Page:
Sunday, September 17, 2017

HGB Ep. 222 - Culbertson Mansion

 Moment in Oddity - Dog Carrying Day

The Miao people of Jiaobang village in China celebrate an annual festival that is known as The Dog Carrying Day. This festival has been observed for centuries and is a form of worship of man's best friend. A certain dog is picked out to be the honoree and it is then dressed in human clothing, set upon a wooden sedan chair and carried through the streets in a parade. People sing and beat drums as the procession goes along led by a shaman. People have mud thrown at them as part of the ceremony and this is a symbol of wishing the dog health and prosperity. People use the time to pray for a good harvest as well. Why does the tribe do this? A legend claims that the first settlers to the area were dying of thirst when a dog came along and led them to a clean source of drinking water. The settlers believed this to be a sign of divinity and the dog was considered a god. We love our dogs around here, but to treat them like gods, certainly is odd!

This Month in History - Agatha Christie Born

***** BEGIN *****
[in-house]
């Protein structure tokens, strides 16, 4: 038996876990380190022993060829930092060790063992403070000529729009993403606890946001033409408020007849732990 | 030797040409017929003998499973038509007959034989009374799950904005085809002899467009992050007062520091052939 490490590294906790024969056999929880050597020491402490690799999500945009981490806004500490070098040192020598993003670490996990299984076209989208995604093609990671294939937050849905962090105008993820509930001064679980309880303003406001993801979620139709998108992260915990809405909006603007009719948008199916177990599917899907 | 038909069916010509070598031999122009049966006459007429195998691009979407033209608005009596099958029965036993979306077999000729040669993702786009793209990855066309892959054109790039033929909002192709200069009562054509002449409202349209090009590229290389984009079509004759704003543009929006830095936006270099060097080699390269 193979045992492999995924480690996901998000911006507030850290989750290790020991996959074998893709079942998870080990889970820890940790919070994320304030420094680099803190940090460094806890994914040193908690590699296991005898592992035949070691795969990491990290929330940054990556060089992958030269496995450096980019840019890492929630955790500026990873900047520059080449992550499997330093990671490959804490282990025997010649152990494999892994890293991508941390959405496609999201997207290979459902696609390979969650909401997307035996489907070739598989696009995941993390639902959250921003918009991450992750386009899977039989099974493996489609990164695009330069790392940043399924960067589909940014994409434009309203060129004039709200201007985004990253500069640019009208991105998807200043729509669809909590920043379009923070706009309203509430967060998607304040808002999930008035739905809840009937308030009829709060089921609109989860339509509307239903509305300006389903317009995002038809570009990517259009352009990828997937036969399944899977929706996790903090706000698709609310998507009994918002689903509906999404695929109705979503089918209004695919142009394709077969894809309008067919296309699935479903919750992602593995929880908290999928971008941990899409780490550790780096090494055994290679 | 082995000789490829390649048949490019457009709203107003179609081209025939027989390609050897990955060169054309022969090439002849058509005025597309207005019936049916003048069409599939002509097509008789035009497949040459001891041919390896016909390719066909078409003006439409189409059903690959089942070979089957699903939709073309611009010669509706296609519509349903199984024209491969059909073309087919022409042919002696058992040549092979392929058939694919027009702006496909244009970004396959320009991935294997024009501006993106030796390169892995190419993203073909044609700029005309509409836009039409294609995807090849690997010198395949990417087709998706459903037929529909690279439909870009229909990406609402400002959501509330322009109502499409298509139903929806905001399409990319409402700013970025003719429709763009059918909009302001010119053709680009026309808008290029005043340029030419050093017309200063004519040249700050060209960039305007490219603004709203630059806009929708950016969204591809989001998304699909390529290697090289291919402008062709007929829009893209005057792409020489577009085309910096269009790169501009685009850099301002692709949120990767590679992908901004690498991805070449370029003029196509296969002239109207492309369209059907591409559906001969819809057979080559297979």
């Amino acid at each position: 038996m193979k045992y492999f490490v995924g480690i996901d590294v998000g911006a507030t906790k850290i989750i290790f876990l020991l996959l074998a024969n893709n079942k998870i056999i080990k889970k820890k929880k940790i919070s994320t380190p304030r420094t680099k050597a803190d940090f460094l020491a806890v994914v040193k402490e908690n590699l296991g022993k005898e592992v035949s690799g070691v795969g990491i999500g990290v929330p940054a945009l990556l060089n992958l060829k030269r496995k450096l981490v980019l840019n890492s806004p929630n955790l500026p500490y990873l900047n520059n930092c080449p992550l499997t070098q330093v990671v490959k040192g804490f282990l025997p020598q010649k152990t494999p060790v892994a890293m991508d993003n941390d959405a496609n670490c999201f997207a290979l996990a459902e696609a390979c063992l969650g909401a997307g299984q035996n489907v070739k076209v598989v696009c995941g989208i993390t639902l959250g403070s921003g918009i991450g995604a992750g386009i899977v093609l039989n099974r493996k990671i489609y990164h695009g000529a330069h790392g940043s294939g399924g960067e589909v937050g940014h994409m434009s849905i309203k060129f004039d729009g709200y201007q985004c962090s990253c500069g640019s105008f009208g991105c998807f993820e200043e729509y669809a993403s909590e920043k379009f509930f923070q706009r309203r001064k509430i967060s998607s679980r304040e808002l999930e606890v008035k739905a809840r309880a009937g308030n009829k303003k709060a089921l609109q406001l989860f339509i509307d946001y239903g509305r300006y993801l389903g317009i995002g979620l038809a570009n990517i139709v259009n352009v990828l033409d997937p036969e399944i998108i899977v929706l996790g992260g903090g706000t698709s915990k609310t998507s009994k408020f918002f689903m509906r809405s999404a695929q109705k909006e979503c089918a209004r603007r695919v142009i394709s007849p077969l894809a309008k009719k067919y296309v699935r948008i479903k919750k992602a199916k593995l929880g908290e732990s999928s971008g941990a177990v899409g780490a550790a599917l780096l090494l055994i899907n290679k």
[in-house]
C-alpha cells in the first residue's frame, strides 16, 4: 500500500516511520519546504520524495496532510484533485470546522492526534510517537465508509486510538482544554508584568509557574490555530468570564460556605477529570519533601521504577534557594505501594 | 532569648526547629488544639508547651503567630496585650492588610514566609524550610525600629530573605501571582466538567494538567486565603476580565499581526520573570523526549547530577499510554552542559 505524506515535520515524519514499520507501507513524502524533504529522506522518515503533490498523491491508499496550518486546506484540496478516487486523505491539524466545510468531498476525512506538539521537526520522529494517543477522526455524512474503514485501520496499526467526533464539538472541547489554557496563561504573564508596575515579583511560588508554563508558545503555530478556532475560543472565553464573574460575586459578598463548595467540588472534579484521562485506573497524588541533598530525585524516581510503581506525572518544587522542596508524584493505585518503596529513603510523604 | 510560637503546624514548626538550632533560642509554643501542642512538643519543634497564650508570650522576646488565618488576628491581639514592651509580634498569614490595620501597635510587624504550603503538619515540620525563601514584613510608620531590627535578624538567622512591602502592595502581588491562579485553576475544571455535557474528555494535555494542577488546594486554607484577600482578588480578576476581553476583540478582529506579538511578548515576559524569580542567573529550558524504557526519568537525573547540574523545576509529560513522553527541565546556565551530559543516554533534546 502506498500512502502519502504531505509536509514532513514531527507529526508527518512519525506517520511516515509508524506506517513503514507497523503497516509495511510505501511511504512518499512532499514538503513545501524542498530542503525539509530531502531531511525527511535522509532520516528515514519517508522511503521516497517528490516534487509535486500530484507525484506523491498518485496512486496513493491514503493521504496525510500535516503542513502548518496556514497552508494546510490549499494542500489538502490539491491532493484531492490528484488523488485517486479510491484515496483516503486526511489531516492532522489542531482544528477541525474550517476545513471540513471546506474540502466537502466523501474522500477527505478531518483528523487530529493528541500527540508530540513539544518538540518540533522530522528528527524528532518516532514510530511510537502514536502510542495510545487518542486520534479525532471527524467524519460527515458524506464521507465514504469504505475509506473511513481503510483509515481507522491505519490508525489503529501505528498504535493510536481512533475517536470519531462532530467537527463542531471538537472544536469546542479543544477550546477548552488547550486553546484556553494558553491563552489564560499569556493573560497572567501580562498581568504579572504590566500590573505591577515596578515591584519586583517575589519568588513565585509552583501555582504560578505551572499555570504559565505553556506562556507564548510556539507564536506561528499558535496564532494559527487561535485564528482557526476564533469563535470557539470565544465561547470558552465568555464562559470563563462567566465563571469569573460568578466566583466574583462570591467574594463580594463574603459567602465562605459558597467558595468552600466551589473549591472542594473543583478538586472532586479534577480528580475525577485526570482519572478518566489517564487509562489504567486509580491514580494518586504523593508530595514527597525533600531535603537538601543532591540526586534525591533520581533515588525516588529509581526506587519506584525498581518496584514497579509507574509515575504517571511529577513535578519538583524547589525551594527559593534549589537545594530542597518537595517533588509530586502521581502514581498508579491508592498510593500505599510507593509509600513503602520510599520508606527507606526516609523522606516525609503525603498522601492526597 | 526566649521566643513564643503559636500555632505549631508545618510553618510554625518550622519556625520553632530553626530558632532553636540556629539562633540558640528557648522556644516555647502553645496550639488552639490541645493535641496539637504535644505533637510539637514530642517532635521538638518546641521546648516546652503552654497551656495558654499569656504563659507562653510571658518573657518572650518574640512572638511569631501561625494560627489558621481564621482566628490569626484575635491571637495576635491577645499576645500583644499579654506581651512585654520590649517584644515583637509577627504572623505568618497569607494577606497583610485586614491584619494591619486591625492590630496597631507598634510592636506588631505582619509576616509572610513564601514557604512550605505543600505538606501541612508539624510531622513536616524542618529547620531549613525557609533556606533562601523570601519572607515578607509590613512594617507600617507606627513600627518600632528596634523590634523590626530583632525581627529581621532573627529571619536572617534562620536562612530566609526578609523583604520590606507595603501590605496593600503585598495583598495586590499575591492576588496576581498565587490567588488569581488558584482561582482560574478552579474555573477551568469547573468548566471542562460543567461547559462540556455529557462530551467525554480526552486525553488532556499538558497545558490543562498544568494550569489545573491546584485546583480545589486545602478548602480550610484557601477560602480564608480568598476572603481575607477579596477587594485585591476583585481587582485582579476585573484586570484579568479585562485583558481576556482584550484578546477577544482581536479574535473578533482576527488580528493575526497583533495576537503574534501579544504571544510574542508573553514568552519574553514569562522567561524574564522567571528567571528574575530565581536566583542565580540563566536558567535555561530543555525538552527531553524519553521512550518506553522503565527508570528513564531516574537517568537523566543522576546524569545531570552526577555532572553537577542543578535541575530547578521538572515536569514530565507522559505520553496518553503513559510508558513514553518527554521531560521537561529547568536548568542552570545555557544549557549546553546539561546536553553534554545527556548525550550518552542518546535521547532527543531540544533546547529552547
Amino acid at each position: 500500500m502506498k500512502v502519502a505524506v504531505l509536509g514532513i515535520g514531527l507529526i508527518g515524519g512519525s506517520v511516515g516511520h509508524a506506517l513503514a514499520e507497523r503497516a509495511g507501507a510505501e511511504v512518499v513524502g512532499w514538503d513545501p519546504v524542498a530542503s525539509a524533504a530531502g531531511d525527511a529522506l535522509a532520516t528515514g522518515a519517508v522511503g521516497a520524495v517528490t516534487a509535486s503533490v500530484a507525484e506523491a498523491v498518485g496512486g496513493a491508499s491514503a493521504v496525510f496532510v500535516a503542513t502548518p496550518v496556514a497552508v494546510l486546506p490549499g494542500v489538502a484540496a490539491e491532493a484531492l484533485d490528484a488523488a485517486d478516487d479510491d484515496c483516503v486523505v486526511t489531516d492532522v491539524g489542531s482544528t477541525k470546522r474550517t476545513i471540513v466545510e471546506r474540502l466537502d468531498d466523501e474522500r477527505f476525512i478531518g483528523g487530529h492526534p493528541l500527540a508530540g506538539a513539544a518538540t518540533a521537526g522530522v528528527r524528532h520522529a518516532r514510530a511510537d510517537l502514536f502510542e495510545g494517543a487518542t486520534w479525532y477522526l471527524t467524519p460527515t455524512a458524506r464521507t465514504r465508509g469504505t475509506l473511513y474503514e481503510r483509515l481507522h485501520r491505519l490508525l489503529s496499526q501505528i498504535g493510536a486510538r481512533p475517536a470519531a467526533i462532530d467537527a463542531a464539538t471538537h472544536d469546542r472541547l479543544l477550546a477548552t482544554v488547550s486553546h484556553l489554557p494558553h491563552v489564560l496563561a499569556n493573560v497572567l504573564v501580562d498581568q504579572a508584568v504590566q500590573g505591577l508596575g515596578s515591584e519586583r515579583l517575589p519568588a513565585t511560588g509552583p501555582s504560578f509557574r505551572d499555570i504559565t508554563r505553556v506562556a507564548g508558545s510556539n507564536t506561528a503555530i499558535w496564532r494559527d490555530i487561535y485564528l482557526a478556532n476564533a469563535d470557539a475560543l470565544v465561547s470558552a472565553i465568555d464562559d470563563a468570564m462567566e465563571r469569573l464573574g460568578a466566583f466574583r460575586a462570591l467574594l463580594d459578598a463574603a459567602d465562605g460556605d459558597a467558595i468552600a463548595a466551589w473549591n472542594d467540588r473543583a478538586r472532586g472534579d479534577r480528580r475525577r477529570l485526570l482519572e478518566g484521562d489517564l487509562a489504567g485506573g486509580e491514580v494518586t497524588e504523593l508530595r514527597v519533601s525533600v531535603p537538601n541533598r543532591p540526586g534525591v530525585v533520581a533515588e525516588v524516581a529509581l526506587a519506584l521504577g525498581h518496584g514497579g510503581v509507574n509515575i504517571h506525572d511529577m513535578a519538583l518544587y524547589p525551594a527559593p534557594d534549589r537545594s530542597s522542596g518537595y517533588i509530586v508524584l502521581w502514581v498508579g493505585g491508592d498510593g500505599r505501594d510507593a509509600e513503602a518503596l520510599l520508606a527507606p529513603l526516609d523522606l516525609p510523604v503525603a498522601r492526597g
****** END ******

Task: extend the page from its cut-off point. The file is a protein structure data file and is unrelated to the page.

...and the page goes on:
In the month of September, on the 15th, in 1890, Agatha Mary Clarissa Miller was born South West England. We know her today as Dame Agatha Christie. She was largely home schooled by her father and taught herself to read by the age of five. She took a likely to the piano and became quite good at playing and many thought she would be a professional piano player, but she was painfully shy and turned to writing short stories. She met Archie Christie in 1912 and they married in 1914. She tried writing a detective novel because her sister bet her that she couldn't. Her first published novel was "The Mysterious Affair at Styles" and in it, her famous character Hercule Poirot was born. Miss Marple followed a couple of years later. In 1926, her husband Archie asked for a divorce after announcing he had fallen in love with another woman. It would be in December of that year that the most bizarre event in Agatha's life would take place. On the third, the couple quarreled and Agatha left the home and disappeared. Her car was found with her clothes and an expired driver's license. One thousand officers and 15,000 volunteers searched for her. Sir Arthur Conan Doyle hired a medium to find her. She was found on December 14th when some employees at the spa where she was staying under an assumed name, recognized her and reported it to the police. Doctors claimed she was suffering from amnesia and when Achie came to pick her up, she didn't recognize him or know who she herself was. She would never speak of the incident and it did not make it into her autobiography.The public remains divided as to what happened. She died in 1976 and is considered by Guiness Book of World Records as the best-selling novelist of all time. She is best known for her 66 detective novels and her works have sold over two billion worldwide.